Like most Americans (who hold an average of 11 jobs over the duration of their careers), I’ve worked for a variety of companies. Some were employee-friendly, while others, to put it kindly, thought of employees as a means to an end. I was thinking about all those jobs today as we found out that SAS ranked No. 2 on the 2013 FORTUNE list of Best Companies to Work For in the US.
SAS has a long tradition of being employee-centric. Whether it’s a fully stocked break room or the wealth of on-campus services, it’s a terrific work environment. Naturally, there’s a method to the madness. Happy employees stay longer, minimizing employee turnover while retaining irreplaceable knowledge. It’s a different culture than any I’ve ever experienced, but the results are impressive.
Employee retention can be a key factor in the data management world. As data environments become more complex, the knowledge of how the pieces fit together is becoming a career-defining attribute. Those employees who know how the data is aggregated and maintained are increasingly valuable in the workplace.
Recently, these individuals have been getting their fair share of attention. On Data Stewards Day, the industry celebrates the “best and brightest – the experts who not only manage your company’s data, but keep your business running behind the scenes.” People can nominate their co-workers for a “Stewie” award, and while the submissions reflect a variety of backgrounds, there is one common theme: Stewie nominees are generally established employees whose “organizational memory” allows them to solve complex data challenges.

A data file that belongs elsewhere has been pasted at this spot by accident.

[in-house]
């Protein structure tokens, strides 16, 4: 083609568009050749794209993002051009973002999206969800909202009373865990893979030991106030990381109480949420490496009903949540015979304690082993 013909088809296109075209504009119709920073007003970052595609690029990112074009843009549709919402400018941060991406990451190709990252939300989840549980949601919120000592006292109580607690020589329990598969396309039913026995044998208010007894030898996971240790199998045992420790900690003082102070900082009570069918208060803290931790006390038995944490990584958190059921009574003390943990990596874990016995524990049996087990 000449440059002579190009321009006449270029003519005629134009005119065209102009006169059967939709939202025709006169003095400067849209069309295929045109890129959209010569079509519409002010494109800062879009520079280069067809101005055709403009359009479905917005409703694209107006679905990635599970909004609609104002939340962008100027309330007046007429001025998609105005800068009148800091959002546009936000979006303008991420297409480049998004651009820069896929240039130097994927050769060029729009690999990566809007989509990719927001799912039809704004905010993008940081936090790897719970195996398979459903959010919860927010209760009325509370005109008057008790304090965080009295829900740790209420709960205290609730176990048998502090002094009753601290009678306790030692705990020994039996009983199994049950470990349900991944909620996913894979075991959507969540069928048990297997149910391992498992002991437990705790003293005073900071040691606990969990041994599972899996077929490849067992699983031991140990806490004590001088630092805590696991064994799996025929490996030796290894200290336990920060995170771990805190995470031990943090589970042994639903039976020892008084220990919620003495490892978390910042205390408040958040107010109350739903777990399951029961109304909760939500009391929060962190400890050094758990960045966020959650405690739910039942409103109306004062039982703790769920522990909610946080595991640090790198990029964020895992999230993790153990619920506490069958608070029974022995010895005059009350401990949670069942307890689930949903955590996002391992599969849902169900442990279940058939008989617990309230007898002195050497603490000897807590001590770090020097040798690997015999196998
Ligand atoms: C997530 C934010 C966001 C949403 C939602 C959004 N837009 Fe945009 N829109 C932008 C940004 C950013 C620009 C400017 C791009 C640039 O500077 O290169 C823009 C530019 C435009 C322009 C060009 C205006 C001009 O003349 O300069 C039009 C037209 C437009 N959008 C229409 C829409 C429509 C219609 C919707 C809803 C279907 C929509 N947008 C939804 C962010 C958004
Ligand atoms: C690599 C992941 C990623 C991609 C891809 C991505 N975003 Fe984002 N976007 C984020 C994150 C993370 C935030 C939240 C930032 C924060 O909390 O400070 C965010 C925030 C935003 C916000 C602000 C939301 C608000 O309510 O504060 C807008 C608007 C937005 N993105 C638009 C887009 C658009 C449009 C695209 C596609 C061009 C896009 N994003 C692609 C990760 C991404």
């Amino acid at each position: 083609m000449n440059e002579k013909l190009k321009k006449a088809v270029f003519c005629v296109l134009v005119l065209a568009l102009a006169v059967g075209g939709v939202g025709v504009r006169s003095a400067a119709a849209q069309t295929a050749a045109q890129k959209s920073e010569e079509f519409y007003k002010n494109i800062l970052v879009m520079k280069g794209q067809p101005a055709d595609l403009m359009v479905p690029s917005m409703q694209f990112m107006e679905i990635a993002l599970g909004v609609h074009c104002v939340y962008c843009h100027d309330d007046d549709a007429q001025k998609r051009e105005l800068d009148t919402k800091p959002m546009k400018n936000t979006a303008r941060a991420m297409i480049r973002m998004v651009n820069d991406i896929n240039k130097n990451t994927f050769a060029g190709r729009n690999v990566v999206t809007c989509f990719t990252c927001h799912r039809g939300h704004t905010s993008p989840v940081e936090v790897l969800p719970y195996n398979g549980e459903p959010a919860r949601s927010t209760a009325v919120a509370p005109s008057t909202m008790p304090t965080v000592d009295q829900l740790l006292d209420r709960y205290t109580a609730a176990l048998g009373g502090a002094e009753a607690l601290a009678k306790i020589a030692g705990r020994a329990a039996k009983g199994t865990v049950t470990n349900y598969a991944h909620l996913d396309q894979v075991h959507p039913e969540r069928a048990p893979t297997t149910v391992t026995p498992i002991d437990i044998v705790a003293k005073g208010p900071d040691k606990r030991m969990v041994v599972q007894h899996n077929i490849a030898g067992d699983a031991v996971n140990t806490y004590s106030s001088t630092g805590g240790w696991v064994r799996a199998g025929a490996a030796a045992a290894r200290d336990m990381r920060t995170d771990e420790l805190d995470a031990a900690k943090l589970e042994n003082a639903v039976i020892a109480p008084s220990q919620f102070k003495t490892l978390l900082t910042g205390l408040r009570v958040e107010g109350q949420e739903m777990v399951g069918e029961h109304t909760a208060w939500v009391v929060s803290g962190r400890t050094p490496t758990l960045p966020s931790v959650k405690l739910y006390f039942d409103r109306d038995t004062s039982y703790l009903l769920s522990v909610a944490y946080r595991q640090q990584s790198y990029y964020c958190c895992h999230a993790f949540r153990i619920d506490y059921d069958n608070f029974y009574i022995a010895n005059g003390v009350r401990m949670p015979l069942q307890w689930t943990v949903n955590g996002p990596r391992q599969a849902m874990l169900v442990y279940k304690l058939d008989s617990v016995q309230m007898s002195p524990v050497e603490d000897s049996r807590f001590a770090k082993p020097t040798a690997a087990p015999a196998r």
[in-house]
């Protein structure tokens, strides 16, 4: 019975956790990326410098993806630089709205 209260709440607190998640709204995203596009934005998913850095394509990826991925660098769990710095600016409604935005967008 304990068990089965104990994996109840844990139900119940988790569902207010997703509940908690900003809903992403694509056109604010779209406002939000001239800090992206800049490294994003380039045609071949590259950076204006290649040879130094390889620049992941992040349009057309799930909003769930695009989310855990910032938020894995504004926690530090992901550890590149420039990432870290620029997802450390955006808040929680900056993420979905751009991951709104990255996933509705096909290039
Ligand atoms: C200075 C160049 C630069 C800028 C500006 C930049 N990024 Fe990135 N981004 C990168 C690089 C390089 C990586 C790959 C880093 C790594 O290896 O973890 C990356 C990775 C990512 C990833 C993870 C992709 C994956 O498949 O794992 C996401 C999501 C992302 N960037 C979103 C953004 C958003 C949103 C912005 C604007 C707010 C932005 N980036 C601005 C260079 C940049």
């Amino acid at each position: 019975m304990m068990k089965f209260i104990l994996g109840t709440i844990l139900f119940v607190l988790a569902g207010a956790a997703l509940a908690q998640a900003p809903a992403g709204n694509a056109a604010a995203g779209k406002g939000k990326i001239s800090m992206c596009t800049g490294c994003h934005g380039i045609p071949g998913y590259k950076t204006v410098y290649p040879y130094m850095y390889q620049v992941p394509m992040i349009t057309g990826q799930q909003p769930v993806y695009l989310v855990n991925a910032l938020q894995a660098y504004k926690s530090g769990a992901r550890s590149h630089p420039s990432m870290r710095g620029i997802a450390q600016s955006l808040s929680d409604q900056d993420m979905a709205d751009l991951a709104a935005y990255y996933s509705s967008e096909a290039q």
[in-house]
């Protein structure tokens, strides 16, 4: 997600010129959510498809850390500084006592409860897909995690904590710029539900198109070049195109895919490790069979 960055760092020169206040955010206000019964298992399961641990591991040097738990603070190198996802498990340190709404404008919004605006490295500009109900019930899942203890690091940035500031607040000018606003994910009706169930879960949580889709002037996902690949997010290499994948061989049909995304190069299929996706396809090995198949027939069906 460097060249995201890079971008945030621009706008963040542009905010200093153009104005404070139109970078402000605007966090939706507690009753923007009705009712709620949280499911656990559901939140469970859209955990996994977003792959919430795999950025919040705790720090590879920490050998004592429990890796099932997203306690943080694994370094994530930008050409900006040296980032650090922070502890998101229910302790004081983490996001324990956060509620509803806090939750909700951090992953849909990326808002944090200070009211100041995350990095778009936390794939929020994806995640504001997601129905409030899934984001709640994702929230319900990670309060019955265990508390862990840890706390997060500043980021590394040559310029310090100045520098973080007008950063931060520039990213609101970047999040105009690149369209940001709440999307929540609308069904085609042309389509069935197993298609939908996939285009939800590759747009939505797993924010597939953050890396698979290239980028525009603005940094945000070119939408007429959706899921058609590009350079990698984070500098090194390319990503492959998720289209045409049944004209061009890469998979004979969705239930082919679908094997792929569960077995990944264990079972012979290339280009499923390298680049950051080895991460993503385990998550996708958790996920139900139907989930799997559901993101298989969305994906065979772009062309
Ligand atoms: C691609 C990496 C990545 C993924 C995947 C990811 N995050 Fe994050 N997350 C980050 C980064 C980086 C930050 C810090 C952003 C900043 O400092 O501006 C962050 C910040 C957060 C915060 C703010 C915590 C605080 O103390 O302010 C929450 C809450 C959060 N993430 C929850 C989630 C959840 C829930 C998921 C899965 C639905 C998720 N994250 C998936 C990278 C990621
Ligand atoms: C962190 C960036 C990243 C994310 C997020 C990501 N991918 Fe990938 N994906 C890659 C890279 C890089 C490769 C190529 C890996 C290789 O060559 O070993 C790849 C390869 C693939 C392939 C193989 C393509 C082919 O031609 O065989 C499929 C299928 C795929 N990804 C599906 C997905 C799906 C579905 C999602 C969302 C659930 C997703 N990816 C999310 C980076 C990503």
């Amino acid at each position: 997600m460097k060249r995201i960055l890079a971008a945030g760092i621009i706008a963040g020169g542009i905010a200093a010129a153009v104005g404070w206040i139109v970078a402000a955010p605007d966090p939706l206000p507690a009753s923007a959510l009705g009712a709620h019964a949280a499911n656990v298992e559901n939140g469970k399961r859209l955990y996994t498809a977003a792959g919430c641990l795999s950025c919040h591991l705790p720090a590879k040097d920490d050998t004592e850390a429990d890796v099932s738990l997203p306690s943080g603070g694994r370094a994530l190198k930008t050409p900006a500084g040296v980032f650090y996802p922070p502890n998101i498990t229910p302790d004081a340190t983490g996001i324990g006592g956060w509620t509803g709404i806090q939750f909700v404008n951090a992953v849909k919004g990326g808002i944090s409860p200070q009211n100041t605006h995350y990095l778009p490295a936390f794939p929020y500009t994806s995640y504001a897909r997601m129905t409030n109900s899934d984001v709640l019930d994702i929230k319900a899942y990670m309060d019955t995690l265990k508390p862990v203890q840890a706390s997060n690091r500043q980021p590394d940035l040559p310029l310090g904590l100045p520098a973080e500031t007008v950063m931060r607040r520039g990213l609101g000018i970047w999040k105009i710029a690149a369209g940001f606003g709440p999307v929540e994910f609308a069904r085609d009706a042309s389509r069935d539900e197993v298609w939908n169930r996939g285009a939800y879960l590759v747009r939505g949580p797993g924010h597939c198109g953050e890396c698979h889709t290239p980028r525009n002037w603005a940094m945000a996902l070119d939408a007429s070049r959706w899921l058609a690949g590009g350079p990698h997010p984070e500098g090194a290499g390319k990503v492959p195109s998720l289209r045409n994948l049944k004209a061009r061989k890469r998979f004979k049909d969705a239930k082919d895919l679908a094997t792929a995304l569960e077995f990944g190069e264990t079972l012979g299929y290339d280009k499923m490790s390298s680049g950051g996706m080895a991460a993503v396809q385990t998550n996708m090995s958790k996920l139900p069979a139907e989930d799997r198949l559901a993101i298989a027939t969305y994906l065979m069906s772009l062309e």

That shouldn’t come as a shock. Data stewards are often the go-to professionals for both simple and complex data-related questions. Data stewards can tell you how a customer or product is defined in a particular data source. And why a certain field differs from system to system. And how to reconcile those views. These employees have aggregated immense knowledge of the data within an organization and how it has been mishandled in the past.
Organizational memory is one of the most valuable resources a data steward can have. No matter how much documentation you have on a dataset, nothing replaces the human memory. A long-serving data steward fought the battles to establish a data source, and they likely know the best way to maximize that information. They know the upsides and the downfalls of previous data management programs, and they can steer the ship away from disaster in the future.
Years ago, the concept of data stewardship was just starting to emerge, and it’s good that these data champions are getting their recognition. Organizations should do more than just acknowledge those employees. They should focus on cultivating and retaining these valuable resources. Additional resources (human, financial and otherwise) focused on data management can yield a significant ROI. Perhaps the big data crunch will lead to more investment in this critical role, and here’s hoping that big data stewardship is on the horizon.
By the way, if you’re a data steward reading this, feel free to “clip and save” this for the next employee review. It may not lead to the job of your dreams, but maybe you’ll get some free snacks here and there.